Here are a few highlights from our September 2820 trip to Brewster on Cape Cod.
Salt-water marshes and boardwalks were the main attractions. Here are a few samples.
Sometimes the boardwalk turned into a real bridge across a creek, and sometimes the trails led out to islands in the marsh.
There were also cases where the marshes were only visible through the trees.
The landscape is always changing. The lighthouse that is visible here across the bay a bit to the left of the center of the picture was at the tip of that point when it was built 150 years ago. All that extra sandbar to the right has accumulated since then.
We learned a lot about the pitch pines that, along with oaks, make up most of the forests. Their bark is quite recognizable, made of thick plates, the needles come in bundles of three (think "pitch"), and the cones are shorter than the white pine cones that we're used to in our yard.
Pitch pines are adapted in various ways to their sandy and fire-prone environments. Unlike white pines, pitch pines have tap roots that help them stand up in the sand, as you can see from this picture where severe erosion has exposed the tap root. They also have bud cells under their bark that the tree can call on in bad times as you can see on the trunk in the second picture.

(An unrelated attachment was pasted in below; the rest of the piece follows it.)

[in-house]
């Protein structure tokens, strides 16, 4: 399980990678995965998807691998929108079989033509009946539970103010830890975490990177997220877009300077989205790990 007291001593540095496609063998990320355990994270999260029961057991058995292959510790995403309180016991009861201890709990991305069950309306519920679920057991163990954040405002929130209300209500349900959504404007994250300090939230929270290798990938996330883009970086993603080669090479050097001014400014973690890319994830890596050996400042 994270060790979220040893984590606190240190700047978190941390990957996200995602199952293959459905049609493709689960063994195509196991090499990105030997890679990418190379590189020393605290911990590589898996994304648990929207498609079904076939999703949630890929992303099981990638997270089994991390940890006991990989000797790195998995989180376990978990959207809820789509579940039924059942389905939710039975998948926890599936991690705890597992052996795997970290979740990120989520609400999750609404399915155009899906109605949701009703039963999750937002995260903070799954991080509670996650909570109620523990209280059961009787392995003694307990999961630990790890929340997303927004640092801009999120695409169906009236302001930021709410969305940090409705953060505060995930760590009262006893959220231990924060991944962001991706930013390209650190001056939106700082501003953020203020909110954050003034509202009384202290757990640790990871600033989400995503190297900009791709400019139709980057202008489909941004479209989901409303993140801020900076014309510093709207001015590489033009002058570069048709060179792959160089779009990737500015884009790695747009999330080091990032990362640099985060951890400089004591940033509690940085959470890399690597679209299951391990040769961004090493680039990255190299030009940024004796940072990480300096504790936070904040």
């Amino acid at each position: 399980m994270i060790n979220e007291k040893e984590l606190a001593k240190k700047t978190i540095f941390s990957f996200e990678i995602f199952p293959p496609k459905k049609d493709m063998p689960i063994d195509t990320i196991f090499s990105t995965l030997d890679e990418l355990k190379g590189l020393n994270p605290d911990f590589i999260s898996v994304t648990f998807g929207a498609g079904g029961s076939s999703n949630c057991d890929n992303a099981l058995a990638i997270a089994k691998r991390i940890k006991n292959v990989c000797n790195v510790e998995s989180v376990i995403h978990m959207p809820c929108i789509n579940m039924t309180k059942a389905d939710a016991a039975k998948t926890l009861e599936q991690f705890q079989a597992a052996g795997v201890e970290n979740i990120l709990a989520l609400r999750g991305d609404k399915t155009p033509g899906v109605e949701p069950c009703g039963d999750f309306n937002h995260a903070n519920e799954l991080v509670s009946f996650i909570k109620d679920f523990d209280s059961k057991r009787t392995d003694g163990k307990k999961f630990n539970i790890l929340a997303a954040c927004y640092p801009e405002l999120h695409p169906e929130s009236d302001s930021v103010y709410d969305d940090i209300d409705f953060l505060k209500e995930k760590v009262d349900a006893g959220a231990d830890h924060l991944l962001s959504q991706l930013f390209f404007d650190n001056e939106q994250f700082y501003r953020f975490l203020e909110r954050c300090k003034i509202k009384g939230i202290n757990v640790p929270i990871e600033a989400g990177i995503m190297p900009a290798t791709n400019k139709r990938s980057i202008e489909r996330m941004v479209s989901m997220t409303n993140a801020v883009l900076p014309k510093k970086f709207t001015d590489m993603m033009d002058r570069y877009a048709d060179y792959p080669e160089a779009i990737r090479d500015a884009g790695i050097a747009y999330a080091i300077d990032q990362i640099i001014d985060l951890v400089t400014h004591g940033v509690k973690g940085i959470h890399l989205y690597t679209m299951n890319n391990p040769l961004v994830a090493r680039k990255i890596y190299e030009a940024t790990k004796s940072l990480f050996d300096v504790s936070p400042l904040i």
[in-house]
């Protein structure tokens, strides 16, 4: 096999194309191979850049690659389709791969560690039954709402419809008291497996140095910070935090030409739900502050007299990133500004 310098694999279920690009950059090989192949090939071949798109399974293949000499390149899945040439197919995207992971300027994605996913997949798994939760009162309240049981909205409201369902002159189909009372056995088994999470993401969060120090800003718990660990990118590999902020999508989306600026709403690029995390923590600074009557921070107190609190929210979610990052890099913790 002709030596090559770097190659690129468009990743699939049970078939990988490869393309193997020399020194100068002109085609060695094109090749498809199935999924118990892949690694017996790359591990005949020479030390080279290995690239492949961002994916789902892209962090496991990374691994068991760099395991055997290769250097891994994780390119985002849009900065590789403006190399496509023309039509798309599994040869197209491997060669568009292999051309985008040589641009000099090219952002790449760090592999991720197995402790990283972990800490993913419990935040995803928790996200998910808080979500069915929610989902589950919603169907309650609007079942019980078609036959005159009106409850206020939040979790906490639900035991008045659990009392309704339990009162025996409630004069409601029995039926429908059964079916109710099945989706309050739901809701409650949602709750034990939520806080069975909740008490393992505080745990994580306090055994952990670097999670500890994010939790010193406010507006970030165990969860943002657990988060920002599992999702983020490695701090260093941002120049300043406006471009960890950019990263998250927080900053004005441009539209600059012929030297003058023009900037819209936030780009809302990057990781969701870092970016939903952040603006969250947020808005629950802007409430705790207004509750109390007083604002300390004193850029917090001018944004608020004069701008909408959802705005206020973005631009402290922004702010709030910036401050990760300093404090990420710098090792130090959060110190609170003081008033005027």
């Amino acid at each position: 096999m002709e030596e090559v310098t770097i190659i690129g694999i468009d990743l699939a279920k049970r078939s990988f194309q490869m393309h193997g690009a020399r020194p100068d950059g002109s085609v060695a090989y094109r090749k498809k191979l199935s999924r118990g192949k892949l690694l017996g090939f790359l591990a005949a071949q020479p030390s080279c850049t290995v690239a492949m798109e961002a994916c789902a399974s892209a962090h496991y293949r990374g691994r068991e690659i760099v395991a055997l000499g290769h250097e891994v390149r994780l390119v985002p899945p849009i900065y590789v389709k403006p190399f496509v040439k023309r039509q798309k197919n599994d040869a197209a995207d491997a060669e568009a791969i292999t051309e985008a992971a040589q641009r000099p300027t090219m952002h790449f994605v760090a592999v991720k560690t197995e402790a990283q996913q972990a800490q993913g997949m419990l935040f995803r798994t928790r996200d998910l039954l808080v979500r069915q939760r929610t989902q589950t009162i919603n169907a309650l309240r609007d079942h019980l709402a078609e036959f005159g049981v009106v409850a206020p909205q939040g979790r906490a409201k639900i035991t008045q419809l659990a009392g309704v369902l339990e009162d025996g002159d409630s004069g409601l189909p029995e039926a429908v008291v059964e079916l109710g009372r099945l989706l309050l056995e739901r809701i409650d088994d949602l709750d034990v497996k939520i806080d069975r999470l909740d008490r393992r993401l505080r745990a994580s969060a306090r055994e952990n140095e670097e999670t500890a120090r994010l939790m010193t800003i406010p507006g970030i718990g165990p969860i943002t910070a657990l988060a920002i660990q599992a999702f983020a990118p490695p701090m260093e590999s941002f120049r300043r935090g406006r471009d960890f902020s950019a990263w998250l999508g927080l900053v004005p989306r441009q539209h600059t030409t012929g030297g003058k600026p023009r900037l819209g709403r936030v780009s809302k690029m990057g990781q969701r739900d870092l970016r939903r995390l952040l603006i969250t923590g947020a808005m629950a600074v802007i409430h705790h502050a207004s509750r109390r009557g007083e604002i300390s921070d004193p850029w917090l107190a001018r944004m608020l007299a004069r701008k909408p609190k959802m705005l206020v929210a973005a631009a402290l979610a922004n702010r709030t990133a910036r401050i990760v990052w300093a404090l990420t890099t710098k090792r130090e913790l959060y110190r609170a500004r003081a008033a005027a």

Sometimes their trunks were strangely bent in ways that left us wondering just what they were twisting around as they grew.
White cedars, on the other hand, like damper areas, and the white cedar marsh boardwalk in the national seashore is one of our favorite places on the cape.
There's a museum/aquarium in Brewster, where we saw this diamond-backed terrapin. In addition to the diamond pattern on their shells, their skin has interesting markings the details of which are different for each turtle. These terrapins are mostly freshwater turtles but adapted in various ways to brackish water, so they make out fine in these marshes. One of the local Audubon sanctuaries identifies terrapin nests and fences them to protect the eggs from predators, raises the young turtles and releases them later when they have a better chance of surviving.
At the sanctuary, we saw a number of other birds, including this great white egret in the marsh. Then when we took advantage of the low tide and walked out to the shore end of the sand dunes, we saw a flock of laughing gulls that would be quiet in the water for a while, then they'd get excited and all fly around, calling wildly for a while, until they settled again in a different place.
There were also trails by charming inland ponds.
All in all, a very pleasant pandemic-time long weekend getaway.
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